Dear valued subscriber,
Shocking, dark, grim, deadly. These terms were among many which described the past week as coronavirus cases spread like wildfire across Victoria.
The virus claimed the lives of 52 Victorians between Sunday and Friday, the state's health department said, as the death toll hit 112. Sadly, a Portland man in his 50s was among those, the region's first fatality. Our thoughts are with his family and friends at this awful time.
Premier Daniel Andrews announced new restrictions for regional Victorians. After midnight on Sunday it will be compulsory for all south-west residents to wear masks or face coverings when out in public. There are of course some exceptions for people who cannot because of medical conditions, those aged under 12 and during some activities but from Monday our world will be a different place.
Many have already heeded the health advice and are wearing masks. But there will be a few who wrongly protest. This week's events, especially the tragic death at Portland, is a grim reality check for us all.
If anyone doubted the virus' lethal consequences, they cannot anymore. The speed and ease COVID-19 spreads is alarming. So too its deadly nature. This is not fear mongering - the week's events speak volumes.
Good management and good fortune spared the south-west from the realities of COVID-19 for almost four months. But that changed this week for the worse. While Warrnambool has one active case, nearby neighbours in Glenelg and Colac Otway shires are far worse off. Colac Otway's mayor this week called for the municipality to be locked down. Portland District Health chief executive officer Chris Giles urged people to take precautions and get tested.
"COVID-19 has no vaccine and no cure, anyone who gets this virus is at risk of life long complications, or even death, I want to stop this virus moving insidiously through our community, but if I can't find the people infected I can't slow and ultimately stop the spread," she said.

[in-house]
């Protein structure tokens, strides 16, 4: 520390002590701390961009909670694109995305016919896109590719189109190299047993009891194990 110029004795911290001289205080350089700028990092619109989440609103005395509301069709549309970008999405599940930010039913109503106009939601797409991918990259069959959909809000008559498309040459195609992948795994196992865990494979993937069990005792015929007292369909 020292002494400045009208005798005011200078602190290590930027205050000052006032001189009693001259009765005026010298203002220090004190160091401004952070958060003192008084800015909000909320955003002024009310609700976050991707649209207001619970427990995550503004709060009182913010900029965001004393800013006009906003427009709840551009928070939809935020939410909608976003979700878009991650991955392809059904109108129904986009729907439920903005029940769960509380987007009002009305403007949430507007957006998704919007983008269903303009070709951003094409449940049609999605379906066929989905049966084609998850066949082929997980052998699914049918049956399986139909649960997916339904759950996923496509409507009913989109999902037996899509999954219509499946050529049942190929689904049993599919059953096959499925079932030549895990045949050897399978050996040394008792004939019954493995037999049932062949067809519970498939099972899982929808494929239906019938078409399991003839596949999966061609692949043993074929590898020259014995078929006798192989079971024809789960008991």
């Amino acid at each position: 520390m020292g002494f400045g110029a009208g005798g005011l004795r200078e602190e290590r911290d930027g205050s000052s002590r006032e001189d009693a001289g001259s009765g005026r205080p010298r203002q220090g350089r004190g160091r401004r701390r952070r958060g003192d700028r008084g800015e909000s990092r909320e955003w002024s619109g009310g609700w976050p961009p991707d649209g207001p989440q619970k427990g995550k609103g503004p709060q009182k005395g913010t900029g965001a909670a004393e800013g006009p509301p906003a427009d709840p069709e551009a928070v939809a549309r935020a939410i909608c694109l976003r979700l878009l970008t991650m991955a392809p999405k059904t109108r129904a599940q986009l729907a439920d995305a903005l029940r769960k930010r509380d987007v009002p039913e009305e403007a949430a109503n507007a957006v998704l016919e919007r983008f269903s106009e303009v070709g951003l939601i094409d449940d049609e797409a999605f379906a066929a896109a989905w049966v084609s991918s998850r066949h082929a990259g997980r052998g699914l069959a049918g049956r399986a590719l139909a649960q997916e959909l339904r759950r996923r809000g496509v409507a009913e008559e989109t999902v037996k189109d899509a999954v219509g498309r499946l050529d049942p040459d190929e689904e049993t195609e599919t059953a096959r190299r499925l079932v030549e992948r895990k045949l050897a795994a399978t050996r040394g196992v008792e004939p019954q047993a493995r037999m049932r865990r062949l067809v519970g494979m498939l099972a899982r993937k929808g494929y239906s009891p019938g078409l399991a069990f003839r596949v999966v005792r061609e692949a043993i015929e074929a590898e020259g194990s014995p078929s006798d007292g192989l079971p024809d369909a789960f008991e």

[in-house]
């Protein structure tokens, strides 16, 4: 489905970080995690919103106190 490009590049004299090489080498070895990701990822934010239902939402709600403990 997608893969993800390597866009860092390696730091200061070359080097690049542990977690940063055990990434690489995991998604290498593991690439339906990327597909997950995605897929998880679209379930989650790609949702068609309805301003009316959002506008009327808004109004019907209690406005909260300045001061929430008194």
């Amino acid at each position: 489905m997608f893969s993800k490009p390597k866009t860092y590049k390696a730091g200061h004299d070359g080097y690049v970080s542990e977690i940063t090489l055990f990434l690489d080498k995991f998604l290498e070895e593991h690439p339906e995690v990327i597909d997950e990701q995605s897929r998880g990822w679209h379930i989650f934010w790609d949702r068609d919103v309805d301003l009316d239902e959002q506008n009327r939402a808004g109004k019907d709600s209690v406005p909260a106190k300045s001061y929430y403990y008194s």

It's up to us all. Please wear masks, practice good hygiene and get tested if you have symptoms. Our lives depend on it.
Finding stories without a link to COVID-19 was difficult this week, junior footy and netball season over after just two rounds, masks sparkling a sewing frenzy andNoorat Show's cancellation for the first time in more than 85 years. And of course there was our story about the haybale display with a powerful message (see above picture from our photographer Mark Witte).
October's council elections are heating up already with former Port Fairy publican Damian Gleeson announcing his intention to stand for a seat at the Moyne Shire table. In Warrnambool, where the field is expected to be large given the city council's issues, two business owners have put their hats in the ring, Tracey Togni and Ben Blain.
The city council revealed this week the cost of sacking its CEO will be disclosed in next year's annual report. But a state MP says the council needs to fess up to ratepayers sooner.
It was a big week for Mortlake, a double dose of good news with the town's power station to undergo a $250m expansion. This will help ease shortages in peak periods and provide jobs in the next couple of years during construction. It's great to see the town's former Clarke's Pies factory has been put to good use with a joint venture creating 15 jobs there.
South West Healthcare unveiled a strategic plan for the next four years, including its hopes for major upgrades at both Warrnambool and Camperdown hospitals.
There were some feel-good stories this week. This one about Elizabeth Hurley, no, not the famous one, celebrating her 100th birthday, is worth a read, so too this one about aged care residents and this one about a town smashing stigmas associated with mental health and doing something positive through Let's Talk.
We were delighted with the response to our product of the year hamper giveaway and the feedback from those who entered. Our lucky winner was Warrnambool's Sam Watts. Keep an eye out for more giveaways in coming weeks.
Until next week,